Members of the music community have jumped onto their social media platforms to voice outrage over the Alabama Legislature’s passage this week of the nation’s most-restrictive antiabortion law, but veteran singer-songwriter John Prine is among the first to put his opposition to the new law into concrete action.
He’s auctioning a numbered, limited-edition live album and pledging the proceeds to the Alabama chapter of the American Civil Liberties Union, which has announced it will challenge the law in court.
In addition, the 72-year-old two-time Grammy Award winner is recording new versions of two of his songs for a single that also will generate funds that his label, Oh Boy Records, will donate to support the ACLU’s fight, his manager and wife, Fiona Whelan Prine, said Thursday.
“We at Oh Boy Records take our social responsibility very seriously,” Whelan Prine told The Times. “John’s music has always spoken to the frailty of the human condition and often to the heart of the matter at hand. What is going on in Alabama and in the country generally is more than disturbing. It’s an affront to our American values and to the constitution we were so fortunate to inherit.”
Their steps come at the same time many in the film and TV community are protesting similar measures in Georgia, a popular location for filming because of incentives the state offers to bring lucrative shooting projects there.
Whelan Prine said her husband, who is still on the mend from an illness that prompted him to cancel an appearance recently at the 50th anniversary New Orleans Jazz & Heritage Festival, is teaming with Americana singer-songwriter Margo Price on Prine’s 1984 song “Unwed Fathers,” a look at men’s often ignored or dismissed role in unplanned pregnancies. Price is pregnant with her third child and due to deliver this month.
The Prine-Price duet version will be paired on the new single with an updated performance by Prine and “a bunch of musician friends” of his 1971 song “Your Flag Decal Won’t Get You Into Heaven Anymore,” which he wrote after being discharged from the U.S. Army during the height of the Vietnam War. A release date has not been scheduled.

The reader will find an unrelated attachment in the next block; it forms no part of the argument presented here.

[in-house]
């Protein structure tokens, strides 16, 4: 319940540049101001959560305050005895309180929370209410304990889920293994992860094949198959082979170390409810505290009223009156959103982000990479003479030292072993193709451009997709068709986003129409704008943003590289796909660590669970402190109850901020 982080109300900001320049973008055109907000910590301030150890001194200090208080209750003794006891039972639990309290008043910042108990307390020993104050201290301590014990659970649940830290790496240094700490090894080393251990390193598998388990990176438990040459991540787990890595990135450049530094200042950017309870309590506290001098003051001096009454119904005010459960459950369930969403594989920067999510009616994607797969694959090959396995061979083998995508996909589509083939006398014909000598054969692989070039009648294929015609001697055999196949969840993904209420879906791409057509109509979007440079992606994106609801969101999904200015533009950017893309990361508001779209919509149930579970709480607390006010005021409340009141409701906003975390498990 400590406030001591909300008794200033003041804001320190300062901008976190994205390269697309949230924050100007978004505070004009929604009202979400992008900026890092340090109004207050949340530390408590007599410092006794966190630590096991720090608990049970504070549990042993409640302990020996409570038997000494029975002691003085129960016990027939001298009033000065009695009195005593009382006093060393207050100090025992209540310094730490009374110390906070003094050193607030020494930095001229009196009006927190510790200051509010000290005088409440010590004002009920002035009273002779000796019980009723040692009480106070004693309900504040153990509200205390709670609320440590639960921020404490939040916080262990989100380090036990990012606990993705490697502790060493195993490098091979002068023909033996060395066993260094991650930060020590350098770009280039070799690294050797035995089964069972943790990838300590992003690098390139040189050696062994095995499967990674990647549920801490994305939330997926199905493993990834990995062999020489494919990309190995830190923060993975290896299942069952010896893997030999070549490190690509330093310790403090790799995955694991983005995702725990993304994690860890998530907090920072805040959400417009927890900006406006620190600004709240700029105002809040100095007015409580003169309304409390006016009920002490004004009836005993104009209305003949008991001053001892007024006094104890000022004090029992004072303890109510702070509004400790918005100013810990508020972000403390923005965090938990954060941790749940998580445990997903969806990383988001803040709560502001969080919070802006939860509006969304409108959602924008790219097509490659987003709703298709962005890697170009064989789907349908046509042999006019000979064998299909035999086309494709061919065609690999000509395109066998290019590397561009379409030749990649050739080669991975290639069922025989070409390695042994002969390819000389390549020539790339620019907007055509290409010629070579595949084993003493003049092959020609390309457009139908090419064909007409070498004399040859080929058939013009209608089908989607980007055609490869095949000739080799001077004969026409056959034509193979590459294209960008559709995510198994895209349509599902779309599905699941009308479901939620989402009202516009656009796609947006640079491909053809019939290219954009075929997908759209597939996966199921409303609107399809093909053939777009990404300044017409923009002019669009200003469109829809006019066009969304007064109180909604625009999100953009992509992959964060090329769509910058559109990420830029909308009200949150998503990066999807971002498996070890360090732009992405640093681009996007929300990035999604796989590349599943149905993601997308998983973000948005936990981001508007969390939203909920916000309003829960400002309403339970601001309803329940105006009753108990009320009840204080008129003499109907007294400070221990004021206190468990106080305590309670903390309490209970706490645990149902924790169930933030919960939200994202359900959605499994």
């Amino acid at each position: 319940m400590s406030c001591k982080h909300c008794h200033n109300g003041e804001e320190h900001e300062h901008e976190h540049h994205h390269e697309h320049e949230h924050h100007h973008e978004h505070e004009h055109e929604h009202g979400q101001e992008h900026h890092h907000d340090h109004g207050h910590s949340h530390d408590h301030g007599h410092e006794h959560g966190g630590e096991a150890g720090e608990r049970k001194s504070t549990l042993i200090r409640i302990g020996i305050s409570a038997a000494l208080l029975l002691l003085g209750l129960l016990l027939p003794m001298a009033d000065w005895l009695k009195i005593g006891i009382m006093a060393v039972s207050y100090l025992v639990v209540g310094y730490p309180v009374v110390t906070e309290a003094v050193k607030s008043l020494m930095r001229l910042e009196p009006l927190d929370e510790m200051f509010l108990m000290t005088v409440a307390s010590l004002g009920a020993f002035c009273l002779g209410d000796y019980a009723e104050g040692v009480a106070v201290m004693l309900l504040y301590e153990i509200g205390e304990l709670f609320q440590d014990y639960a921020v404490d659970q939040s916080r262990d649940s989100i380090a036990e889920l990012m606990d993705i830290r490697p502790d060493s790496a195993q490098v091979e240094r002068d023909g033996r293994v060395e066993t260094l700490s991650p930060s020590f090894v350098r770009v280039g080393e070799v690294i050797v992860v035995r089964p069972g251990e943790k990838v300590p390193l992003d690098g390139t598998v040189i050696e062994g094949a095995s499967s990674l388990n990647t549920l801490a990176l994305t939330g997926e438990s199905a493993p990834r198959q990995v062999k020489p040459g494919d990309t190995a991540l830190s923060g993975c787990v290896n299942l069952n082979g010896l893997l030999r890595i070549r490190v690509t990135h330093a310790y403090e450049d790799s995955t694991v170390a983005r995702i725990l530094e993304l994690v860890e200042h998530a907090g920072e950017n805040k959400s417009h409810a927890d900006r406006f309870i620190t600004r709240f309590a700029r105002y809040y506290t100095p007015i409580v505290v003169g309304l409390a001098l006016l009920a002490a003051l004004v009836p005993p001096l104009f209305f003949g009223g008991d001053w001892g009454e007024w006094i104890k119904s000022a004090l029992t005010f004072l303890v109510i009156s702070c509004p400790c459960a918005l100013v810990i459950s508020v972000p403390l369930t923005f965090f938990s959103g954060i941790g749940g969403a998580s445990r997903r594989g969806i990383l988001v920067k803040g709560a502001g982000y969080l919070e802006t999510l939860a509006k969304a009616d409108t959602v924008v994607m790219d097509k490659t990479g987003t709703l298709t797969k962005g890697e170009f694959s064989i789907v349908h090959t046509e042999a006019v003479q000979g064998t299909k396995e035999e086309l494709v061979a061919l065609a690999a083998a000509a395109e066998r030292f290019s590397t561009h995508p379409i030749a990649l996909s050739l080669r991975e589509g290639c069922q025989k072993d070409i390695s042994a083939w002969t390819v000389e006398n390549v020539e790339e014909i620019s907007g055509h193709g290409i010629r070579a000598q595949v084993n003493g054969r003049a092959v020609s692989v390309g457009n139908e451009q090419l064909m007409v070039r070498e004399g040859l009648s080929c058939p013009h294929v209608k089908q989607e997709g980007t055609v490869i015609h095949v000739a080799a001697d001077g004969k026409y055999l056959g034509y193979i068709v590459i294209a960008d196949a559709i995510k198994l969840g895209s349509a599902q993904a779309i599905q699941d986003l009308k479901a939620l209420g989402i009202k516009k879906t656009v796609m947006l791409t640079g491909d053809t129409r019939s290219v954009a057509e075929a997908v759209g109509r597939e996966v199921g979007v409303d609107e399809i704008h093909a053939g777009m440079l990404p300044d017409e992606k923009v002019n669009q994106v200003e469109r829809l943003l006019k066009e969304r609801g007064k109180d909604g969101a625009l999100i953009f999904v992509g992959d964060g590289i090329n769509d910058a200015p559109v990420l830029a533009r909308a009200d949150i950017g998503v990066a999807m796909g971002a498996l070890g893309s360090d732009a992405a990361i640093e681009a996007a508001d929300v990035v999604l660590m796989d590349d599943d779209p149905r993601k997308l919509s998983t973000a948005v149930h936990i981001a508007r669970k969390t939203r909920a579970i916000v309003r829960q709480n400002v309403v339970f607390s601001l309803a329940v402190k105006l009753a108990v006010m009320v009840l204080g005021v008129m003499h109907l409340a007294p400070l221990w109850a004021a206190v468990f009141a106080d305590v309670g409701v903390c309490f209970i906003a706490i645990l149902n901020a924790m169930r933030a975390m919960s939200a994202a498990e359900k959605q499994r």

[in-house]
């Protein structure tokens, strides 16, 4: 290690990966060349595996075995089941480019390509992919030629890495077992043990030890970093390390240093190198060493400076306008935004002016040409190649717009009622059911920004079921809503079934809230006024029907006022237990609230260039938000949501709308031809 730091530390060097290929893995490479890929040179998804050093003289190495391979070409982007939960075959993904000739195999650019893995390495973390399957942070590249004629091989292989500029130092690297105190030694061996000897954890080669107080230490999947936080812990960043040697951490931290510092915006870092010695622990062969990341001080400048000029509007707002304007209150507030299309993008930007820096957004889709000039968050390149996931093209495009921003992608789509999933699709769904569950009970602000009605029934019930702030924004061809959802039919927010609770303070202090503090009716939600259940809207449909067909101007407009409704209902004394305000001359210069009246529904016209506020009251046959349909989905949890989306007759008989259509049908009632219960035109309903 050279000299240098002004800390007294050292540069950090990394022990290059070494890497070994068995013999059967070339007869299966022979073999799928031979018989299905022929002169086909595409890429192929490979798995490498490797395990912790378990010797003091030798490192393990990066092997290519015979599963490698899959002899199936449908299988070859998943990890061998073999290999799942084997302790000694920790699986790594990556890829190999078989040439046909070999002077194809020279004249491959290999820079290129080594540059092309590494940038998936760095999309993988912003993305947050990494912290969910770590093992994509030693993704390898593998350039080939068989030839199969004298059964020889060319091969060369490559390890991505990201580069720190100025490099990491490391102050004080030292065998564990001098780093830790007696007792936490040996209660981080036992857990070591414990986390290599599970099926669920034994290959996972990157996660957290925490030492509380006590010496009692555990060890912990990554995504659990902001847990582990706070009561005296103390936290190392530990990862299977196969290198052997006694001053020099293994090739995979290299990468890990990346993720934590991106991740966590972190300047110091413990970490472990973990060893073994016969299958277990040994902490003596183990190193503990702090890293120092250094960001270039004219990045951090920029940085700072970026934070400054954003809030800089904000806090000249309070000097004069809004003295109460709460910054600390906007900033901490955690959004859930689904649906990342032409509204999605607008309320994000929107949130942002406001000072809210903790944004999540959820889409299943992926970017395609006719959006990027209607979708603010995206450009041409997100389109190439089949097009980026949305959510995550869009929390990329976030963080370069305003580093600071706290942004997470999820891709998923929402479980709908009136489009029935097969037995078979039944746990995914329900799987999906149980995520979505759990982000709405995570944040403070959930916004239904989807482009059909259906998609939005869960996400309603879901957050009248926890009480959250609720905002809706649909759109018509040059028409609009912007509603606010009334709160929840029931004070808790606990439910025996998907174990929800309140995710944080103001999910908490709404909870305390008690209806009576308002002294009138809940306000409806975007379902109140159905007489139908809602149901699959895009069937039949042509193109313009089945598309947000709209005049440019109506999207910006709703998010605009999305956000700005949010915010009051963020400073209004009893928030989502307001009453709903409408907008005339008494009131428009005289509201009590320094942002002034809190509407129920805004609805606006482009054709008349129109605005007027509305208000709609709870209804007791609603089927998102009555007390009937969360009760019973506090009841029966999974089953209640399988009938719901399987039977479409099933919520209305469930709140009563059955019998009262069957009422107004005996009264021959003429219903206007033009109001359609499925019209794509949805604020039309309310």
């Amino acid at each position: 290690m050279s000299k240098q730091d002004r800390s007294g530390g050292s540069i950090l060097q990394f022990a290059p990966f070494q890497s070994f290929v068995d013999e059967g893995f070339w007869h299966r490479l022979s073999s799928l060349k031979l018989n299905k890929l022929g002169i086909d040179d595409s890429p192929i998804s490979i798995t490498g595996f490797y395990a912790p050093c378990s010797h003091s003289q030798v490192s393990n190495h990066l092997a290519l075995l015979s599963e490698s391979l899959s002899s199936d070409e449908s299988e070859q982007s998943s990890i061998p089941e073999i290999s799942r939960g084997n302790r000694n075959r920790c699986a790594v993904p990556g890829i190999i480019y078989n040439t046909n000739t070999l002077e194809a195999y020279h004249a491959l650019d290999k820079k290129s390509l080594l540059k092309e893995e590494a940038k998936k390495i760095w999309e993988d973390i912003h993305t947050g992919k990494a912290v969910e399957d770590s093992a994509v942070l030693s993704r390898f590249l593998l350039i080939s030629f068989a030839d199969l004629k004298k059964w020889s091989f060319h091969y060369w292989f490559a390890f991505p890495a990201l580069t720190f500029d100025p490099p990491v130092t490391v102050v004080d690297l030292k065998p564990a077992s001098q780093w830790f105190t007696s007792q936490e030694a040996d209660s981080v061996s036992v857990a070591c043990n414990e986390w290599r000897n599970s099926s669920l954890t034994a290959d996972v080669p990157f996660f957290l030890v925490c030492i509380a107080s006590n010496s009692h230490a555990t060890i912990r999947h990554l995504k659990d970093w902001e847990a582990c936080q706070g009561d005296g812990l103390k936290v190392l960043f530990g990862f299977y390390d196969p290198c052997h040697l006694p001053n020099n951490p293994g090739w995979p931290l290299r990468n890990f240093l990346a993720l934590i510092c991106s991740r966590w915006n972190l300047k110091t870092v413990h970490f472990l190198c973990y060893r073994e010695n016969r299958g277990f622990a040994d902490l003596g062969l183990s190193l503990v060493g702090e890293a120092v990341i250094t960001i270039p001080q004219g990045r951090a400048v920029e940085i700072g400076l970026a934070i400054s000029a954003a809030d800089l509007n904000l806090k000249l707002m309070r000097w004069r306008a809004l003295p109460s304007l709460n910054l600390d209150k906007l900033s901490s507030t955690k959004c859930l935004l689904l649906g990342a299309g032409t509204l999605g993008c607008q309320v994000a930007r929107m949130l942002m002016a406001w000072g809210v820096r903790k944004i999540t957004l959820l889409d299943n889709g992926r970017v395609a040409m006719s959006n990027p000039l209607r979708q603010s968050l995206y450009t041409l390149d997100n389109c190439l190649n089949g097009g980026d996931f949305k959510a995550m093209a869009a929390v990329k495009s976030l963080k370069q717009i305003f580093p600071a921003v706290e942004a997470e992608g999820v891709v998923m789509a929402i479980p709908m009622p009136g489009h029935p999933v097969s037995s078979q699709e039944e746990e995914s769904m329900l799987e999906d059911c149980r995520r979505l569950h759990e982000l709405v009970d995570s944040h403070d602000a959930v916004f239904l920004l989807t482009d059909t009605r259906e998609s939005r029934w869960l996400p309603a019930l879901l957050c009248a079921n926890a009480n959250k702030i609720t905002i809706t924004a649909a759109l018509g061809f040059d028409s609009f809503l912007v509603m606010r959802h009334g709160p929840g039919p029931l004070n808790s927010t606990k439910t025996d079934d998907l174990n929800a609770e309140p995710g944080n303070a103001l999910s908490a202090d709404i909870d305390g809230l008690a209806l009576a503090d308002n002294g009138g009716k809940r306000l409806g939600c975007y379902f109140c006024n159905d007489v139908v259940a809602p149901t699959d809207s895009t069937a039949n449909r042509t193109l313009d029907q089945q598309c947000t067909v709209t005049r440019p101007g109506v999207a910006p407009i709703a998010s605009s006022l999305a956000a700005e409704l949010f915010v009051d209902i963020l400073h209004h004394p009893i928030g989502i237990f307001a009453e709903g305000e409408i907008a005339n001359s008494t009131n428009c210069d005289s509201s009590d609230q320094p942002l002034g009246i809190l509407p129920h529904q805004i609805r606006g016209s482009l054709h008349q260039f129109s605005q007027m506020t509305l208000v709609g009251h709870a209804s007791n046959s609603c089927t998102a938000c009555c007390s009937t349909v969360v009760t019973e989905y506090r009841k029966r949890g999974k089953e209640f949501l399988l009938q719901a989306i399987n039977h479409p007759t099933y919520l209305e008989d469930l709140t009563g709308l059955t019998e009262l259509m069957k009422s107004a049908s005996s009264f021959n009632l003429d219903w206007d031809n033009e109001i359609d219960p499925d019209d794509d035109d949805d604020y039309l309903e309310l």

“This is not a ball game. It’s people lives,” Whelan Prine continued. “[It’s] women’s bodies, children’s education, the rights of asylum seekers — the poor and bedraggled looking to us for compassion and justice.”
Other pop music artists have made their feelings about the measure clear.
Lady Gaga described the law as a “travesty” in her Tweet:
Pop-R&B singer-songwriter John Legend tweeted, “These statehouses are waging all-out war on women and their right to control their reproductive decisions. This is awful.”
Rihanna posted a collage with the faces of the 25 white male Alabama congressmen who voted for the measure, and also referenced the state’s female governor who signed it into law:
English singer Dua Lipa wrote “Not your body. Not your choice. No justification needed. No man should be making such a fundamental decision on a woman’s body. How is it that abortion gets banned before guns? Our rights need to be heard. And we have a right to be outraged. In solidarity with my sisters.”
Nashville-based singer-songwriter Gretchen Peters told her Twitter followers that she’s going through with previously booked shows in Georgia and Alabama, but donating part of the proceeds from those concerts.
Singer-songwriter Rosanne Cash, the daughter of Johnny Cash, retweeted Peters’ message, adding a recommendation for followers to donate to relevant organizations.
Cash added, “Alabama: I love your state, but you’ve really [messed] up. You’ve made it so a teenage girl who is raped and impregnated has to give birth to the rapist’s child, compounding trauma, destroying lives. But you’ll at least provide free health care and education for the child, right?”
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